Jill – a kind, Faithful Reader from California – and I have been corresponding by email for the past few weeks. Her beautiful family and remarkable tale of making sure the glass is always half-full was something I couldn’t resist sharing with you guys. (And her son is adorable.)
Making Lemonade out of Lemons.
Allow me to humbly share my journey in life with diabetes.
In 2004, when I was about six months pregnant, we found out I had gestational diabetes. First, it was overwhelming and took it day by day. We got creative. The only thing I had a really hard time was inserting insulin shots on my big round pregnant belly, afraid to have the needle touch the one in the oven. After a few shots, the diabetes center called “Sweet Success” showed me a picture graph of the how the needle won’t touch the baby. That the needle is so very tiny. They were so great and we were so appreciative. I wasn’t so nervous after that when did insulin shots. Three months passed and our little guy, Ryan arrived in our arms on October 25, 2004. Life is extra good. The doctors during this time informed me that I have about a 50% chance of getting diabetes back.
A year later we moved to the Sacramento area from the San Francisco Bay Area. The summer and early falls were so warm. I found myself always thirsty and felt like I wanted to drink a gallon of water. I thought it was due to Sacramento’s dry air, tired (I dismissed it as mommy tiredness) and started to go to the restroom a lot. The symptoms were feeling awfully familiar. It was either being pregnant again, thyroid problems or did the diabetes come back?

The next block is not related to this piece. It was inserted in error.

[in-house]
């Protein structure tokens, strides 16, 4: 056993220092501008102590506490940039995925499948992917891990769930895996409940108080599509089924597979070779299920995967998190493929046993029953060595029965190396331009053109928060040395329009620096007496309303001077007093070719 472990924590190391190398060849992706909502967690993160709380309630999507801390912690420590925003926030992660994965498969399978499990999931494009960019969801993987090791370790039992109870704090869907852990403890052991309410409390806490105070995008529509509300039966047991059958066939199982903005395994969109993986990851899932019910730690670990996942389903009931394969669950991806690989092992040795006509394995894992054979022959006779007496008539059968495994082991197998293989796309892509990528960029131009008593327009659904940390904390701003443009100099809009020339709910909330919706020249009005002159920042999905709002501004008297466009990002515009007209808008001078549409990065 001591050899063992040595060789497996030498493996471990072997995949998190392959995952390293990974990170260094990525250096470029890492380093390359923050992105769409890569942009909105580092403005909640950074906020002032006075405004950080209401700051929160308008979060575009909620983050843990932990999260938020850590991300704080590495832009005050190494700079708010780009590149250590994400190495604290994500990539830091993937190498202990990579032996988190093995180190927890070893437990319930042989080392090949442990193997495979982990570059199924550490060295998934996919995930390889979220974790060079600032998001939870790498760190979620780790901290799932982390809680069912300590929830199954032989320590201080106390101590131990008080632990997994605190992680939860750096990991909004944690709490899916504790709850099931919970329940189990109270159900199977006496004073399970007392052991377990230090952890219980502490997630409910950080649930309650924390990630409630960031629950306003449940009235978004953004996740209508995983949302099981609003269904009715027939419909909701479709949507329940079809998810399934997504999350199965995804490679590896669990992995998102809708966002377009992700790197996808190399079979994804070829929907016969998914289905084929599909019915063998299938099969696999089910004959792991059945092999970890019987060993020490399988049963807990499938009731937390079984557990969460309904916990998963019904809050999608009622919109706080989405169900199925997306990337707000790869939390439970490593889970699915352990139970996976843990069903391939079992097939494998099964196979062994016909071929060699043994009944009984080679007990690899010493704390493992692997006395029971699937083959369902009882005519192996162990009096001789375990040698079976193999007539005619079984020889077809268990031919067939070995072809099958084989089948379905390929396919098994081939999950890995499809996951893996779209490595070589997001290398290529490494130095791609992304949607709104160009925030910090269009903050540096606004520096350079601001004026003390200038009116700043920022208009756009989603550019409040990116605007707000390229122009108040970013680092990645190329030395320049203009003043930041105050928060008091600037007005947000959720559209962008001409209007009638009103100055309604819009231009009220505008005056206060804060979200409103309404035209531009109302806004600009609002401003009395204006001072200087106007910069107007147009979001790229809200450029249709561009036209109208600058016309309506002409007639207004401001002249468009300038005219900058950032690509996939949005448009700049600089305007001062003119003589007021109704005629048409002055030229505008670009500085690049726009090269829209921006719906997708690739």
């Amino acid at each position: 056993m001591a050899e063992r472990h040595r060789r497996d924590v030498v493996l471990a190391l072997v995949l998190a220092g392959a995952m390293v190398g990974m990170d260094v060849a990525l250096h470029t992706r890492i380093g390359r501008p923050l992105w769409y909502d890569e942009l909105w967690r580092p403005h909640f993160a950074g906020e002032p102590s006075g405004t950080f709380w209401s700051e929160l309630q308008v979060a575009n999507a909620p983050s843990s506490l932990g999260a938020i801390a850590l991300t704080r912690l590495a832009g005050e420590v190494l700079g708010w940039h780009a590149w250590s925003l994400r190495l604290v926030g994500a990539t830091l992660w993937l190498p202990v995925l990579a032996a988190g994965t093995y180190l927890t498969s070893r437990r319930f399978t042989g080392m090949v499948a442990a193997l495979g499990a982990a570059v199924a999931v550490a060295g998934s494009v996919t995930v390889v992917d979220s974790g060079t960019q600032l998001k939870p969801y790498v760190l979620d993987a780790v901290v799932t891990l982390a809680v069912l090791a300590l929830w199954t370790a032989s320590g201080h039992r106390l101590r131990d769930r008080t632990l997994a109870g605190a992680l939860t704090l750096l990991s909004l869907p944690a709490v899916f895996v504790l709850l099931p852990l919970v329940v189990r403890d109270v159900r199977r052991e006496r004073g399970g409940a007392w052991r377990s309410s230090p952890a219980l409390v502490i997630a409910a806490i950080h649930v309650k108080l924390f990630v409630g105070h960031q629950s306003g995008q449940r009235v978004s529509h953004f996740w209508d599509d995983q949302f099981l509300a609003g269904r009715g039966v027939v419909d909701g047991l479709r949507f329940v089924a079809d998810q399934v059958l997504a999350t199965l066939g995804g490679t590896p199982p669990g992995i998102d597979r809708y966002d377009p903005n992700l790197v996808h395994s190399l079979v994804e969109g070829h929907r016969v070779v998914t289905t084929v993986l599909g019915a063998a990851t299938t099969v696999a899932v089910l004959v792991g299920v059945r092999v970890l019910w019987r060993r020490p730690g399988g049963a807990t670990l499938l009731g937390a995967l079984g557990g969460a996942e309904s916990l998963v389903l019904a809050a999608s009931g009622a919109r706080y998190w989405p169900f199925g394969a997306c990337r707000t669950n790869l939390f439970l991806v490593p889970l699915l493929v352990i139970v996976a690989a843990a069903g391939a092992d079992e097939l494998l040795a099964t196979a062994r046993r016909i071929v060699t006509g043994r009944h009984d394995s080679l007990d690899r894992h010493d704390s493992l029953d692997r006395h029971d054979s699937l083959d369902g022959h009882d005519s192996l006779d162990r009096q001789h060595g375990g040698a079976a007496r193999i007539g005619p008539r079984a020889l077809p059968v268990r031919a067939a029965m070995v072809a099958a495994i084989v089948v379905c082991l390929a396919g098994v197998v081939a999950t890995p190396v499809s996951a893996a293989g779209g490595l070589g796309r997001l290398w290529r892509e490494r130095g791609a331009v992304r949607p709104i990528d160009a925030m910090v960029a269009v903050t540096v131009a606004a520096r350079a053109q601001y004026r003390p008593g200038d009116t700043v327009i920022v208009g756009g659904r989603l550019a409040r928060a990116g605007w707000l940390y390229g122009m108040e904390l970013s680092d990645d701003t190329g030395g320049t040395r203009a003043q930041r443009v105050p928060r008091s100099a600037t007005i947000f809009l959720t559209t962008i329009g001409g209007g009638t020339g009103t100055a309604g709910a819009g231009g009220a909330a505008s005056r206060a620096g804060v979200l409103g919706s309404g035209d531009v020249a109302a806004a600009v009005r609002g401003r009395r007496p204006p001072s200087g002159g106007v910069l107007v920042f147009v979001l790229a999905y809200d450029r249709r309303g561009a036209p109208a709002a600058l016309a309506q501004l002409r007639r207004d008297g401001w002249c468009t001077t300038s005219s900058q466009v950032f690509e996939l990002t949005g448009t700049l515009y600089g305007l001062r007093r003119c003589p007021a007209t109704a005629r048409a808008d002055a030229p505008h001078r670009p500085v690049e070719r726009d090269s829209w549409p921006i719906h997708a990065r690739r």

After lab tests, we found out I had type 2 diabetes, my heart sank. I needed to grieve just a tiny bit before moving on. After I grieved, I was saying its not the end of the world and things could be worse. I was glad I had the experience of what to expect when I had gestational diabetes. I decided to make lemonade out of lemons, something I was familiar with growing up.
I was born profoundly deaf, my parents found out I was deaf when I was three. My family is great, they accepted who I am and did not treat me any differently with my older two siblings. They did not pity me, accepting me as an equal. They didn’t see me having a ‘disability’. We all have ‘disabilities’ in one way or another. Each person is unique, and programmed differently. My dad was saying the eyeglasses for his eyes were a tool, as were my hearing aids tools. My nephews, when they were toddlers, they were looking sad, that Auntie Jill is deaf or have broken ears. My dad without a beat, started the second generation of his wonderful philosophy, “There is nothing wrong with Auntie Jill, do not need to feel sorry for her, here’s my eyeglasses, these are a tool that helps my eyes.” he said. My heart just warms up remembering his words growing up. This is one example of how my family boosted my self esteem growing up.
…and I have been making lemonade since age three. So I applied those tools easily on to diabetes. Take one day at a time and try to be creative. And to continue to live life to the fullest. Life is too precious. It is all up to us to see if half full or half empty. Sure I have moments when I am very human. When we fall, I would jump back up, brush the dirt off my knees, and move forward. I appreciate the simple things life has to offer. To name a few…the colorful sunsets, our son chasing us with the water hose, laughter until our stomach hurt, sharing heartfelt stories, seeing the fall leaves changing back East, and the unconditional love of hubby, son, family and friends.
Life is still extra precious.
If you want to share your story, send me an email at kerri @ sixuntilme dot com. I’d love to hear from you!
(Sidenote: And today is my mom’s birthday. Happy Birthday, Maaa!)